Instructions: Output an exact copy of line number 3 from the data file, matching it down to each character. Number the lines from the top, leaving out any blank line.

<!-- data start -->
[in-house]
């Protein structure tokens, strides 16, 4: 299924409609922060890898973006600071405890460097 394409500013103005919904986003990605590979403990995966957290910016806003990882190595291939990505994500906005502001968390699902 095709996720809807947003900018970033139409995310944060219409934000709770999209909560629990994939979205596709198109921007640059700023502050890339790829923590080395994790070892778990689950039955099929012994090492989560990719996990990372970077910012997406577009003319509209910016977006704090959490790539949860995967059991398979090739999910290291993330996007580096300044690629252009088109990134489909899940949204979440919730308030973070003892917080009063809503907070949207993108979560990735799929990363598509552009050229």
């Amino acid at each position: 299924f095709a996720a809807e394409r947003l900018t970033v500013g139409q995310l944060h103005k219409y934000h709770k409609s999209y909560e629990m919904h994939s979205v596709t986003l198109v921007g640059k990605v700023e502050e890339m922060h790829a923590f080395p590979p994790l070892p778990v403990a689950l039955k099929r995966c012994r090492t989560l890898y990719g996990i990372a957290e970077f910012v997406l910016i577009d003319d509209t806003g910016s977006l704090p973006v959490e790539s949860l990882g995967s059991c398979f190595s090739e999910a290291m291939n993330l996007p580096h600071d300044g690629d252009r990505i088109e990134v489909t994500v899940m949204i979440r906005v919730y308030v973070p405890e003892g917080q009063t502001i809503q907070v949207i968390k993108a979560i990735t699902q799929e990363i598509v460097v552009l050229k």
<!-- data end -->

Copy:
């Amino acid at each position: 299924f095709a996720a809807e394409r947003l900018t970033v500013g139409q995310l944060h103005k219409y934000h709770k409609s999209y909560e629990m919904h994939s979205v596709t986003l198109v921007g640059k990605v700023e502050e890339m922060h790829a923590f080395p590979p994790l070892p778990v403990a689950l039955k099929r995966c012994r090492t989560l890898y990719g996990i990372a957290e970077f910012v997406l910016i577009d003319d509209t806003g910016s977006l704090p973006v959490e790539s949860l990882g995967s059991c398979f190595s090739e999910a290291m291939n993330l996007p580096h600071d300044g690629d252009r990505i088109e990134v489909t994500v899940m949204i979440r906005v919730y308030v973070p405890e003892g917080q009063t502001i809503q907070v949207i968390k993108a979560i990735t699902q799929e990363i598509v460097v552009l050229k």